FIG. 3 is a schematic view illustrating an experimental apparatus for proving the utility of SP-STM. In an actual SP-STM, a specimen is made of a magnetic material and a probe is made of gallium arsenide (GaAs). However, in the experimental apparatus, a specimen was made of GaAs and a probe was made of nickel (Ni). This does not cause any problem as long as the principle of the SP-STM is investigated. A single-mode laser diode 1 was used as a linearly polarized light source of about 830 nm in wavelength and about 30 mW in maximum output power. Linearly polarized laser beam was made incident upon a Pockels cell 3 by means of an lens 2. To the Pockels cell 3, was applied a high voltage from an oscillator 4 via a high voltage amplifier 5. Then, an excited circularly polarized laser beam was modulated into right-hand circularly polarization and left-hand circularly polarization at a modulation frequency of about 400 Hz. In this manner, the spin-polarization of excited electrons was changed. The modulated laser beam was made incident upon a specimen 11 as exciting light by means of reflection mirror 6-8, λ/4 plate 9 and lens 10. A probe 12 made of a crystal wire of Ni was biased by a DC voltage source 13 was brought into a close proximity of the surface of specimen 11 under the control of a Piezoelectric element 14 such that a tunneling current could flow from the specimen to the probe. The generated tunneling current was detected by a control unit 15, and an output signal of the control unit was supplied to a monitor 16 together with an output signal from the oscillator 4. In this manner, the tunneling current depending upon the spin-polarization of the surface of specimen 11 was detected.

In the above explained SP-STM, the tunneling current produced by the radiation excitation is detected, and thus could not be applied to electrically insulating magnetic materials. The inventors have proposed a possibility of an atomic force microscopy (AMF) which could detect the exchange force between a sample and a probe. Such an atomic force microscopy could be applied to insulating objects.

In the known atomic force microscopy, the measurement is performed within a non-contact region in which the tip of the probe is separated from the specimen surface by a relatively large distance or within a direct contact region in which the tip of probe is brought into contact with the specimen surface. In the measurement within the non-contact region, magnetic forces produced between magnetic dipoles are measured. However, these forces are of a long-range force, and thus it is impossible to realize an atomic resolution. In the measurement within the direct contact region, although it would be possible to evaluate the surface structure with an atomic resolution, it is impossible to measure the exchange force between the specimen and the probe in an accurate manner, because the probe tip is brought into contact with the specimen surface and is influenced by magnetic properties of the specimen surface. Therefore, it is impossible to evaluate inherent magnetism of the specimen surface in an accurate manner.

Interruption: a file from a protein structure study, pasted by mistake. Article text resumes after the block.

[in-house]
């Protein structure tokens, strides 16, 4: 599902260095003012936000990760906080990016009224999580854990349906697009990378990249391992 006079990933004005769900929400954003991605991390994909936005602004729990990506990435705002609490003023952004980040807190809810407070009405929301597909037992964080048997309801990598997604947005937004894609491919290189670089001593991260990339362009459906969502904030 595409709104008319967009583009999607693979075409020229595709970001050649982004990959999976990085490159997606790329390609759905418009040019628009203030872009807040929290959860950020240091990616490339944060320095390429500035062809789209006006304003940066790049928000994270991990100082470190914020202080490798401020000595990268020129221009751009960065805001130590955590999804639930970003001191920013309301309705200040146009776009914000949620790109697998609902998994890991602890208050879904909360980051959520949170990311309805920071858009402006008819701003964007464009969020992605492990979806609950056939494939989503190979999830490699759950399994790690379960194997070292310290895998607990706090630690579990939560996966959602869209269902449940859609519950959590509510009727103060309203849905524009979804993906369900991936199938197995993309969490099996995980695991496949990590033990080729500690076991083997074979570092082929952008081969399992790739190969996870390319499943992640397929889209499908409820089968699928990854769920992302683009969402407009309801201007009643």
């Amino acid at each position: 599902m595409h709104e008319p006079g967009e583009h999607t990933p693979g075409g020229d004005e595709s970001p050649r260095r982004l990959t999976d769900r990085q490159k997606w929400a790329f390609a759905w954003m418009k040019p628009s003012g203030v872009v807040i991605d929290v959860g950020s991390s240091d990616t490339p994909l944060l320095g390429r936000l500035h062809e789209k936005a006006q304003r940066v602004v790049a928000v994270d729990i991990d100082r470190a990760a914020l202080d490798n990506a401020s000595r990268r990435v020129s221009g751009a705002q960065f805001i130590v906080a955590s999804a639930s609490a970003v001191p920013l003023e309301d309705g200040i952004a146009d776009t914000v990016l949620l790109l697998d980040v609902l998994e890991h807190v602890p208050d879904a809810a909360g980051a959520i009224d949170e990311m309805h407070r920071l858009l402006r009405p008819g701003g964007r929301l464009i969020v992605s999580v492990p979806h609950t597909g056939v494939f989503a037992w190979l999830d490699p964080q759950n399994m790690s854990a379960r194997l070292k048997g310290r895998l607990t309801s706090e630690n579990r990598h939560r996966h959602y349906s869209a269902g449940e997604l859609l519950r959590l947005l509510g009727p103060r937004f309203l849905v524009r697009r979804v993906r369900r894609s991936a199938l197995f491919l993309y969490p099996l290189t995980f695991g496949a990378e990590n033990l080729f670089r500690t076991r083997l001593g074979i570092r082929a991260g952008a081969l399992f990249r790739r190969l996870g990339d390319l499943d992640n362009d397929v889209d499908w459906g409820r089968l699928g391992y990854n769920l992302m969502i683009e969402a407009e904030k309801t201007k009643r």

In order to overcome the above mentioned drawback, the inventors have proposed, in a co-pending patent application, a method of measuring an exchange force between a probe and an electrically conductive or electrically insulating specimen with an atomic resolution.

In this method, in order to measure an exchange force between a specimen and a probe each of which contains localized electrons and at least one of which contains conduction electrons, the specimen and probe are faced to each other by a distance within a close proximity region from a distance at which conduction electron clouds (wave function) begin to be overlapped with each other to a distance at which localized electron clouds (wave function) are not substantially overlapped with each other, and an exchange force between said two substances is measured. The above close proximity region is called RKKY type exchange interaction region.